At 41 years old, Fortunate Sithole is not ready to die.
It is said that life happens when we make other plans. Often in ways we could never conceive. Fortunate never imagined herself shrunk in bed in the Boland town of Franschhoek, unable to walk as she waits for ‘her day’. Fortunate is very ill; some say she has mere days left to live. ‘But, I have not written my novel yet,’ she counters. ‘What about the story I have to tell?’ Her eyes are big and shiny, her cheek bones pointed over a pearly grin.
In addition to severe HPV (human papillomavirus) sores across her lower body, Fortunate was diagnosed with cervical cancer at the Franschhoek Clinic in 2016. She started chemotherapy at Tygerberg Hospital, 60 kilometres away in Cape Town’s northern suburbs, traveling to the facility in province-funded HealthNET vans.
The Western Cape has ninety HealthNET vehicles for transporting non-emergency patients between home and medical centres.
‘Now the doctors say they cannot do anything else for me, no more chemotherapy,’ Fortunate explains. ‘But what do they know, the doctors? They have brains like me, they are not God. Only God knows, and he is with me.’ Her voice rises in challenge: ‘I will surprise them all!’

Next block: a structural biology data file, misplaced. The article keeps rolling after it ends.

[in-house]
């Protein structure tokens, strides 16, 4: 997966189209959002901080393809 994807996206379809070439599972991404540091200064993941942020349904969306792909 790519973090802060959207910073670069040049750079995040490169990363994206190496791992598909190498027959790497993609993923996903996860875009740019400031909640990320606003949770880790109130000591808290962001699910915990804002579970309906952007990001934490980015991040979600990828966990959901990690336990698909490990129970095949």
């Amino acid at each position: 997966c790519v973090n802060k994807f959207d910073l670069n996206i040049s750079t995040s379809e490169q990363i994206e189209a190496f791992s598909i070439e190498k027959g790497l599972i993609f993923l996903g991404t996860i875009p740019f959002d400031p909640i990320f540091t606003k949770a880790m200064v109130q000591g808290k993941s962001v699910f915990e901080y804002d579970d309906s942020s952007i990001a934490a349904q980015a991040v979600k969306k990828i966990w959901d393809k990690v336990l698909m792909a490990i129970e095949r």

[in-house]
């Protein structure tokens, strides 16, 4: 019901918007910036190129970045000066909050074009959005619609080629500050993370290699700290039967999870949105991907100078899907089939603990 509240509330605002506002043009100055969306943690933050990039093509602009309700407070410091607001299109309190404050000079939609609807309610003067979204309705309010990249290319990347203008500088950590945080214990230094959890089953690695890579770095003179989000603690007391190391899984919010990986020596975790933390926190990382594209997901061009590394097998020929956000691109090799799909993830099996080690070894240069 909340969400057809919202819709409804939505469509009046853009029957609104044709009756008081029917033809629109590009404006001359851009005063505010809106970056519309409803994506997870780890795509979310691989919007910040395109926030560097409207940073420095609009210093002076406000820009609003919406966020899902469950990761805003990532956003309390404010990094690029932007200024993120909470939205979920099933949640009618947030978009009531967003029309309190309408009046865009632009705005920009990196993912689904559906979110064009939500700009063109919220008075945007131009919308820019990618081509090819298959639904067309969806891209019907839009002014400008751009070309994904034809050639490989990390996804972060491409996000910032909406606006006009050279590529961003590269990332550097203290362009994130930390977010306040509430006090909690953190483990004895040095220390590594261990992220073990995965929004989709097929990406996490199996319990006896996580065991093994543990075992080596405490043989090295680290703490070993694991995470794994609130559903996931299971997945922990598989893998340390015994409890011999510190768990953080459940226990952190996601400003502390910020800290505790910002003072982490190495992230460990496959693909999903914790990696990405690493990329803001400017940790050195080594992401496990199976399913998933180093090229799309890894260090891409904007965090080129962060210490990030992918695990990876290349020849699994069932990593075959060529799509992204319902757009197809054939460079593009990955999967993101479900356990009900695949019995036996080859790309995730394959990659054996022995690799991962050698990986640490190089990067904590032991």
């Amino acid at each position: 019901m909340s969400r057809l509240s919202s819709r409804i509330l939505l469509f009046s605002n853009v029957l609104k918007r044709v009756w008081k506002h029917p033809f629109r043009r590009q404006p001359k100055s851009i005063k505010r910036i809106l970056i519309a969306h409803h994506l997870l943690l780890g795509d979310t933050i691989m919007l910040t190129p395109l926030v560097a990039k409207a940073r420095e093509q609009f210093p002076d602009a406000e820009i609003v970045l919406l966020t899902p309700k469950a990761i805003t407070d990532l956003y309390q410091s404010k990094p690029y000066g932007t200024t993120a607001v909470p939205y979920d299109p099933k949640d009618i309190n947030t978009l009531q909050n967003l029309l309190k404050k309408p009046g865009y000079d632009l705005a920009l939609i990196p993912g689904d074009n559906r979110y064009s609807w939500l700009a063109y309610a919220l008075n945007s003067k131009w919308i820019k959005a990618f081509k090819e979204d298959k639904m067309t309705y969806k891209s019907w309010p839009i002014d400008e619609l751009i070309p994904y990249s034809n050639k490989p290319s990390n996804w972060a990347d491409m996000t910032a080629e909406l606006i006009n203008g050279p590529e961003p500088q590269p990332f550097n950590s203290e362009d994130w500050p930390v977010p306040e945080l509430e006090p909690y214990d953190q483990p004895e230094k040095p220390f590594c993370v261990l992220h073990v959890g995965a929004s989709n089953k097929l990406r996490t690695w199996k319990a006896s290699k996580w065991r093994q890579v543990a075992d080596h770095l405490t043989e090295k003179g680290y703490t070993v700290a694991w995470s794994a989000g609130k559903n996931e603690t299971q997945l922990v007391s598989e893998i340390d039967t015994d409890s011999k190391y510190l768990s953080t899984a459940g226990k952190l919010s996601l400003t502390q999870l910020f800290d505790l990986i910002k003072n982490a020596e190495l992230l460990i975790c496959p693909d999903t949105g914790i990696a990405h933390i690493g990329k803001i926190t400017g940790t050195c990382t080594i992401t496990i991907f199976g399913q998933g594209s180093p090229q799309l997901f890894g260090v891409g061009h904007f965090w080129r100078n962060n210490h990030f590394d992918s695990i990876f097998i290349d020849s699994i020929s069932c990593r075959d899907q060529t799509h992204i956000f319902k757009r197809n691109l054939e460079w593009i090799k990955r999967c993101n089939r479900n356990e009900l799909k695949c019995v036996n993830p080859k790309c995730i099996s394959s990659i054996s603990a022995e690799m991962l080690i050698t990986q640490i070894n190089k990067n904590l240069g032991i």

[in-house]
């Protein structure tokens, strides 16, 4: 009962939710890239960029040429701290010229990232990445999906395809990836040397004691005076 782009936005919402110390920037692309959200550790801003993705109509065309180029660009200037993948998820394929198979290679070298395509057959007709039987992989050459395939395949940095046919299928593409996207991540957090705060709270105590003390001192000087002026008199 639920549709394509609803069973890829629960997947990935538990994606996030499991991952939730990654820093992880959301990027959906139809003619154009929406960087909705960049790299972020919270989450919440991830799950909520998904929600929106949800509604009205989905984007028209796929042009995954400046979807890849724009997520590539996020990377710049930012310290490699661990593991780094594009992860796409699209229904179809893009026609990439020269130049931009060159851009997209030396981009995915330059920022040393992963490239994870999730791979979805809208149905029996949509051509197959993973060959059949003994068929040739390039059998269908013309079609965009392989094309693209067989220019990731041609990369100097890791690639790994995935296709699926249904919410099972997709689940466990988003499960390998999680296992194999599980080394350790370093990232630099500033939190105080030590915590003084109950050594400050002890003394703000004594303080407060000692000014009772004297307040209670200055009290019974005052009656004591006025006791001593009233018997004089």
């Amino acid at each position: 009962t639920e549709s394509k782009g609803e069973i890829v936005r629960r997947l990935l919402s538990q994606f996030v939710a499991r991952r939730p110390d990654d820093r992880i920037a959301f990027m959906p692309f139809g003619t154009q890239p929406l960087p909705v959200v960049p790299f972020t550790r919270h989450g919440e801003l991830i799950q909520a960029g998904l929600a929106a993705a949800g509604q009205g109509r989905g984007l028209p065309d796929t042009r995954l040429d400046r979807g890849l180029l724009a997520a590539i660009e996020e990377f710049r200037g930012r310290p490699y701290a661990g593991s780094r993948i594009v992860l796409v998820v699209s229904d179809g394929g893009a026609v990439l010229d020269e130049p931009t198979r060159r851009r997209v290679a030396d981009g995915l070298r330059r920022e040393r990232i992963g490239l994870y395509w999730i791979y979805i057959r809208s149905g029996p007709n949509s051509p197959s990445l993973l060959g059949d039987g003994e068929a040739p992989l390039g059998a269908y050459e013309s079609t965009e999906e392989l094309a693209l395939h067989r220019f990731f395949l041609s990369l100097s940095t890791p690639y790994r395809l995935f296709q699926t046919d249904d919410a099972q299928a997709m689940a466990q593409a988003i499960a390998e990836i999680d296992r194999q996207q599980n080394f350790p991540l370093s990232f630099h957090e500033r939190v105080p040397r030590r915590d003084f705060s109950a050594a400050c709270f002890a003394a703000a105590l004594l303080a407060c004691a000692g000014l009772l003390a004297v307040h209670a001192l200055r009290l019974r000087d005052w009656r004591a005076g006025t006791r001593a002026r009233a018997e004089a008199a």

‘Oh, yes you will,’ smiles Tiana Leonard, a social worker at Franschhoek Hospice.
Fortunate pauses, then adds: ‘We could go to Groote Schuur, for a second opinion?’ But Tiana shakes her head.
Fortunate is propped against three pillows; by her side a curtain is tied back, letting in slivers of sun. Next to her is a tidy stack of tissues, sanitary pads, surgical gloves and an array of boxes with pills – provided by the clinic. She takes two oral MST morphine tablets a day. Near her right hand is a blue leather-bound notebook; a recent gift from the hospice organisation, for her to write her memories in.
Continue reading article here